Whether this self confidence is justified when one compares Iran's advancements in military technology with the state of the art military equipment of the U.S. deployed in the region is anybody's guess. Even so, Khamenei excels in riding out crisis. The situation in Syria is a catastrophe for Iran, but the assumption that some of the post-Al-Qaida terrorist networks in Syria are more anti-Western than they are anti-Asad or anti-Iranian and thus pose a serious long term threat for the West, is simply true. Likewise, the nuclear clock may tick, but so is the Afghanistan clock ticking for the West. As of January 1, 2015 the world is back to the status quo ante intervention in the Hindukush, and this brings back the old loose alliance between Russia, India and Iran against the Taliban. Hence, India's position towards Iran on the nuclear file will be closer to the position it had before the 2008 nuclear deal with the US and more in tune with India's traditional position with the non aligned countries, the vast majority of which is supporting the Iranian reading of the NPT treaty. In other words, the future may not be bright for Iran but there is more than just some anti-imperialist silver lining on the horizon for the Islamic Republic.

And this is why Khamenei's speech is important: the ayatollah criticised U.S. meddling in Iranian affairs, refers to espionage, the Green Movement etc. But he also reminds his public of the fate of Prime Minister Mosaddegh, asking rhetorically what he got from his pro-American stance, a coup d'état. In this context he accused the CIA to have "come with coffers full of money and handing it out to the rascals of the town." That is true if he means the "Fedayan-e Eslam." This detail is in so far interesting as the Basijis, Iran's mass volunteer force, are ideologically closer to the Fedayan than to Khomeini. Some former Fedayans were among those, who wanted a see much more bloodshed in 2009 and them who favour a permanent Islamist world revolution and therefore rule out any normalization of relations with the USA. Yet in spite of all their anti-American reading of his speech (for example in Keyhan newspaper) the fact remains that Khamenei didn't support their extremism.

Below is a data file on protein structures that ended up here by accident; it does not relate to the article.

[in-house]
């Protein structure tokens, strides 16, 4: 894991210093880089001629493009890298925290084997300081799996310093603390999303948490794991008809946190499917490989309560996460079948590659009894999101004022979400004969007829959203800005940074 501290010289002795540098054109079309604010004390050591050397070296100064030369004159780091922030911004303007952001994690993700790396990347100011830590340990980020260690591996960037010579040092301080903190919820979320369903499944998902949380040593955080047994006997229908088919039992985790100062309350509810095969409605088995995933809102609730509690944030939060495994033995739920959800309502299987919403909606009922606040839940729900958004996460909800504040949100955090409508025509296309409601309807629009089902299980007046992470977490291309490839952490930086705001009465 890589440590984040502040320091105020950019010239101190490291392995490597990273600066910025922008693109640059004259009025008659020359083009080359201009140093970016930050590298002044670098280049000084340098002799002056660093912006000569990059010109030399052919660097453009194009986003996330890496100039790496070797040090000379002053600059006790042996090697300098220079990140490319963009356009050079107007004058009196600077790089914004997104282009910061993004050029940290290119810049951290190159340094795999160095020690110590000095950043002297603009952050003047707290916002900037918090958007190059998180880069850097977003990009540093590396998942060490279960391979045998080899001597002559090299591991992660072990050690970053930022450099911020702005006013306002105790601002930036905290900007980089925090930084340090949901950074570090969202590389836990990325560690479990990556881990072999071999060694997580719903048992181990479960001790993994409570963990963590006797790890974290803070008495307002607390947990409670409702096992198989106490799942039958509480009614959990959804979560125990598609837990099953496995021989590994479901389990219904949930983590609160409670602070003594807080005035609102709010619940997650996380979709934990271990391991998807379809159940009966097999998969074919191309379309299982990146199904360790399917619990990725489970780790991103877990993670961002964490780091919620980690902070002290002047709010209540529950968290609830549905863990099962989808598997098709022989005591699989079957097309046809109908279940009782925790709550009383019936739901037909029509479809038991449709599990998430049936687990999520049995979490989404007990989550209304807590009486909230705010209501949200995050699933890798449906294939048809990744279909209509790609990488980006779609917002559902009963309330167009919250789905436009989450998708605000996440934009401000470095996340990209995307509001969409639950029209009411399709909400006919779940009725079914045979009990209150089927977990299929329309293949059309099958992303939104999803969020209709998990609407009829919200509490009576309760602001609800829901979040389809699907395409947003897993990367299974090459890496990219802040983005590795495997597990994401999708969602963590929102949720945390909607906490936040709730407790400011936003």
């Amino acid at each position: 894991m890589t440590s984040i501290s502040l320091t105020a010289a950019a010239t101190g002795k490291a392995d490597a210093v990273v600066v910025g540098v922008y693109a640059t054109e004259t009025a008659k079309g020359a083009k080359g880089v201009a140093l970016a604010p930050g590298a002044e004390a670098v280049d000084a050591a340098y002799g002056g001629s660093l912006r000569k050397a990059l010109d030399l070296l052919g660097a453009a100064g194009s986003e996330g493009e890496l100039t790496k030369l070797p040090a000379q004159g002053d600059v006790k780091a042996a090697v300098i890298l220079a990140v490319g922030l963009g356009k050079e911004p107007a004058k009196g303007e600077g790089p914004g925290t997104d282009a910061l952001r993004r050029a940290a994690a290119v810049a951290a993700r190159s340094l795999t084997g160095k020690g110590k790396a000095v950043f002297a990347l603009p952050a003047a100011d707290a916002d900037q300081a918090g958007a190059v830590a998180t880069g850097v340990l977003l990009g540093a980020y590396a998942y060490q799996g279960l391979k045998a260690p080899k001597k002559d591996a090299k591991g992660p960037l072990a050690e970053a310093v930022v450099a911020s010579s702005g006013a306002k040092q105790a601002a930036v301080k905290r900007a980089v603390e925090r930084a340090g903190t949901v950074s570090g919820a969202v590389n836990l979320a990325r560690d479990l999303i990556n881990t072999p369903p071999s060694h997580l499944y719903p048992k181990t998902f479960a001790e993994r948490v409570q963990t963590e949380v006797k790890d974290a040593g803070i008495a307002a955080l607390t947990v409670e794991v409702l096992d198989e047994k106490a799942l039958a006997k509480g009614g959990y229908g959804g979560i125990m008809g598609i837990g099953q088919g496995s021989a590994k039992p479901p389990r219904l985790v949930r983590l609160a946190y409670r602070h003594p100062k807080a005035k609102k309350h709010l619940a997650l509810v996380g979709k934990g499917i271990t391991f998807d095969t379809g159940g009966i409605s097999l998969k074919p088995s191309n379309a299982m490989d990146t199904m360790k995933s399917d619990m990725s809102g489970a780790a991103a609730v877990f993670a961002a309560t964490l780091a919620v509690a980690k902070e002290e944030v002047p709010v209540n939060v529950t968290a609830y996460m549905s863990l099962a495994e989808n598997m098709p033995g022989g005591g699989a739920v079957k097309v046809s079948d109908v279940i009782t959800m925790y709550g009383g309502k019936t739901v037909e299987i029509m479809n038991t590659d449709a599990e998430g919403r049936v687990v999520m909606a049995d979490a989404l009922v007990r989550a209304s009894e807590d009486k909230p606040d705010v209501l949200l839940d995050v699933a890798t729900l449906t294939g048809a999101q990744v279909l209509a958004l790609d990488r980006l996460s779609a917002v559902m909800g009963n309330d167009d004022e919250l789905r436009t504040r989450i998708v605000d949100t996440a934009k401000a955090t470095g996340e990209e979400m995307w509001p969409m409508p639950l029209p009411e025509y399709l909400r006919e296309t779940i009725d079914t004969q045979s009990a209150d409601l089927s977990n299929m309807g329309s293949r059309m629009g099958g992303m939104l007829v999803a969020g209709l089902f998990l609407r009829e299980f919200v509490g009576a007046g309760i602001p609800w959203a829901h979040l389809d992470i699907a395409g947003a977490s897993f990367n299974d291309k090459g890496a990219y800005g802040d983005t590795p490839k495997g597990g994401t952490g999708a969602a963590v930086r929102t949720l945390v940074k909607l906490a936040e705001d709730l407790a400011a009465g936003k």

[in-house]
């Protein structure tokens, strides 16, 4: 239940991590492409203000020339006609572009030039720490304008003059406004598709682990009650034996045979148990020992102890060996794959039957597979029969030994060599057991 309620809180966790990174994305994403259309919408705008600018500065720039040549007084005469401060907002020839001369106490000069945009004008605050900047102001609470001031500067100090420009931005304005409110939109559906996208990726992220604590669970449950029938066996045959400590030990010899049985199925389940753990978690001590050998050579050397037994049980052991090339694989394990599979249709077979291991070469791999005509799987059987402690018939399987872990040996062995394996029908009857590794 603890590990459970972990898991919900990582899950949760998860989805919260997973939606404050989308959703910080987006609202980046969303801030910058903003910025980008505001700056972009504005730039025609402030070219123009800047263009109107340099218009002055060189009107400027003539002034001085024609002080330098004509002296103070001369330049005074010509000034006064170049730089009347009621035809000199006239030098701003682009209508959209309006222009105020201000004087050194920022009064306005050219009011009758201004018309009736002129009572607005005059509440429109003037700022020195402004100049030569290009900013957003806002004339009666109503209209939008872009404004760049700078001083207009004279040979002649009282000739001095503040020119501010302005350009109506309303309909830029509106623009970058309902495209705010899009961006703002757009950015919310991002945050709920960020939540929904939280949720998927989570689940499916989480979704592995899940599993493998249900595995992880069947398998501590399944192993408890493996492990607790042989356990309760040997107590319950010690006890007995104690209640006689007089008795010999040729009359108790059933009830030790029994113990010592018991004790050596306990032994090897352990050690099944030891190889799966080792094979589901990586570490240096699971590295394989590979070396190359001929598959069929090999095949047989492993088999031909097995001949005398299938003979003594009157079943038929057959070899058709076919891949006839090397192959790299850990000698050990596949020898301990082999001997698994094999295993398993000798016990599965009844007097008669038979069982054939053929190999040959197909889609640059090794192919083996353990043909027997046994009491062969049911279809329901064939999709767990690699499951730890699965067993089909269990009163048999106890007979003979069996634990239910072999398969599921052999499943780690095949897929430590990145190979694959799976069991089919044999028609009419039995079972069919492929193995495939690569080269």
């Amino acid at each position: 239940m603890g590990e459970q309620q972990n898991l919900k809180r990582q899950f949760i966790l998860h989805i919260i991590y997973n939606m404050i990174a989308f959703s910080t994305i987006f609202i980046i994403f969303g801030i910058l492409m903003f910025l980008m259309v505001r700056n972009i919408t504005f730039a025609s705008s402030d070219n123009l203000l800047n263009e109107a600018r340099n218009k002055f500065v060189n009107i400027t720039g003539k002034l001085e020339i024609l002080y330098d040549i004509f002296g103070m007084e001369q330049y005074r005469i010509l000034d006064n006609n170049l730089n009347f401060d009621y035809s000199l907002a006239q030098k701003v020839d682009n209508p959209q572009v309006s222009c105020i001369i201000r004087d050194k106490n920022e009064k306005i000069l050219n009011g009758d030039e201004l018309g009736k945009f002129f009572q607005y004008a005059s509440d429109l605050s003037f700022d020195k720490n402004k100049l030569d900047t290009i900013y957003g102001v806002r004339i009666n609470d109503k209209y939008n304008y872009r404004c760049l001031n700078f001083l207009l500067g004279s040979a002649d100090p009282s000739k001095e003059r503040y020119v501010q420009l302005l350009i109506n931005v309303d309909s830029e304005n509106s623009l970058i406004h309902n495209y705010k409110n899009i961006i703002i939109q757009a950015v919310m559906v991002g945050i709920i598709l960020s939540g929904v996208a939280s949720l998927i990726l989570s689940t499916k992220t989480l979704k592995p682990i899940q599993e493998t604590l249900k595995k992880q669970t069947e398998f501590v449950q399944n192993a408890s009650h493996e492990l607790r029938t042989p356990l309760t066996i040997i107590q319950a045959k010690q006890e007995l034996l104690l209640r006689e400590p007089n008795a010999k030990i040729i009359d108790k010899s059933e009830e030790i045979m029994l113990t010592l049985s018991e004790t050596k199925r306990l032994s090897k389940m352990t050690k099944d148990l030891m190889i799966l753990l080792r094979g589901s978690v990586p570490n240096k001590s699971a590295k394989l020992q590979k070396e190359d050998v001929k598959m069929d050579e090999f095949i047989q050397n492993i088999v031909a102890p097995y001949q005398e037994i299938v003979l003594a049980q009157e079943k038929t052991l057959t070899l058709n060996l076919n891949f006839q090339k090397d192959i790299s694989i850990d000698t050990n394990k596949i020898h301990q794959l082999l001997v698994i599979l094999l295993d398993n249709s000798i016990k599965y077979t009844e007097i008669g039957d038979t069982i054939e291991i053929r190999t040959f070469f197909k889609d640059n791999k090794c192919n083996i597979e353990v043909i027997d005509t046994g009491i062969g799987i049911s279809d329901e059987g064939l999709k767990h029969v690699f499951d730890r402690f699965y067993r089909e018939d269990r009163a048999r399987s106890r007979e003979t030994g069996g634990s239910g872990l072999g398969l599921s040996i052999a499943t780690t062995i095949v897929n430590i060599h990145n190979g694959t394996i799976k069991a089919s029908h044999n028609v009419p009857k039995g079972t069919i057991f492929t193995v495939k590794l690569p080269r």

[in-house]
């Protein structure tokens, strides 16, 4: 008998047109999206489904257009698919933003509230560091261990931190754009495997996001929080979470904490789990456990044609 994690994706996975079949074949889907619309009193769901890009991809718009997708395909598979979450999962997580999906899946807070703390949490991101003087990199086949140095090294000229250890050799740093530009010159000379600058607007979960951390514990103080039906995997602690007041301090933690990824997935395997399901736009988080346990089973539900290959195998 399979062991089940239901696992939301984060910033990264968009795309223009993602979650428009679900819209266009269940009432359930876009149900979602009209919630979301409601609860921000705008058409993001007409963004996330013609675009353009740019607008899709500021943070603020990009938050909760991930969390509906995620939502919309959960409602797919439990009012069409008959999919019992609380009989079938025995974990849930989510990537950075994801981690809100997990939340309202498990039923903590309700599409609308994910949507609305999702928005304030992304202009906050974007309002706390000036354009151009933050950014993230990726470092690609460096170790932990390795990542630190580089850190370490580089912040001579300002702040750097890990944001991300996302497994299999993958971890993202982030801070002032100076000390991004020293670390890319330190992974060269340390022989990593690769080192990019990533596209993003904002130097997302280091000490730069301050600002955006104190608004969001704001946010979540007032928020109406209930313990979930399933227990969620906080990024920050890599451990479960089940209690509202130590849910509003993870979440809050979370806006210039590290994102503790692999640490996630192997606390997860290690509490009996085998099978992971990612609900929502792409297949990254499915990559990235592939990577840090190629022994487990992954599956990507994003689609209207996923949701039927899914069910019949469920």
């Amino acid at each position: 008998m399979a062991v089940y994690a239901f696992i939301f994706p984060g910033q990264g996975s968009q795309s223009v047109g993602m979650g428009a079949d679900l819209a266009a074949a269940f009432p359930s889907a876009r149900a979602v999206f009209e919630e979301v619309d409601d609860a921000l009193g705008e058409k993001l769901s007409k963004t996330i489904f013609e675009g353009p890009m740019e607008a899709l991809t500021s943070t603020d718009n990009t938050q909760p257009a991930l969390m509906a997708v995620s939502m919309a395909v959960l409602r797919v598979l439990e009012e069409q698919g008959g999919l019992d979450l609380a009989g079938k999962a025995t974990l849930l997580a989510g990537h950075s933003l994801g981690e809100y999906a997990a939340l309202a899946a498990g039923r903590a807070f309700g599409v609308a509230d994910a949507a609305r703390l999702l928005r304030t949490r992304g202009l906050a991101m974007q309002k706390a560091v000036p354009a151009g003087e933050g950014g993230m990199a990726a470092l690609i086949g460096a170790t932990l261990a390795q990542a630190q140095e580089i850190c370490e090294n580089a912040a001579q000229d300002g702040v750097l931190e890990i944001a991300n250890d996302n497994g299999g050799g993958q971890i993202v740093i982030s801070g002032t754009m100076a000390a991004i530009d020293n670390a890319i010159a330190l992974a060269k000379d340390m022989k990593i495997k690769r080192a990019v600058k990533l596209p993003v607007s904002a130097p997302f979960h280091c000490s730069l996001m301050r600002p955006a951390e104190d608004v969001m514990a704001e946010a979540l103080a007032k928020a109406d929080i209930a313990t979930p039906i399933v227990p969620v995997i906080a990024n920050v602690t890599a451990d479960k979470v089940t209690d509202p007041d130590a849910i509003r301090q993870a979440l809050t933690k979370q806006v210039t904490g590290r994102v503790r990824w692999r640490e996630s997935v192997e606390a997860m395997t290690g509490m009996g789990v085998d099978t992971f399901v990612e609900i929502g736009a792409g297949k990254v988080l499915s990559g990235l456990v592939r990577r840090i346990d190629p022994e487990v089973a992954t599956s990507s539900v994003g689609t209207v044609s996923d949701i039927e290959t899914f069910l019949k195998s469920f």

In sum three points of his speech deserve attention:

(1) Khamenei's evident distrust towards the U.S., expressed in the quote, "no negotiation under threat," is more based on historic experience than ideology. (2) In ideological terms he relies on patriotism and nationalism and the national interest -- but not on political Islam. (3) Hence his interpretation of U.S.-Iranian antagonism in terms of conflicting interests, whereas ideology is of secondary importance. This means that Khamenei sees U.S.-Iranian relations primarily from the perspective of conflicting interests.

Those who wanted to see Khamenei taking the initiative had to expect disappointment: Great steps were never his style; he prefers to "lead from behind."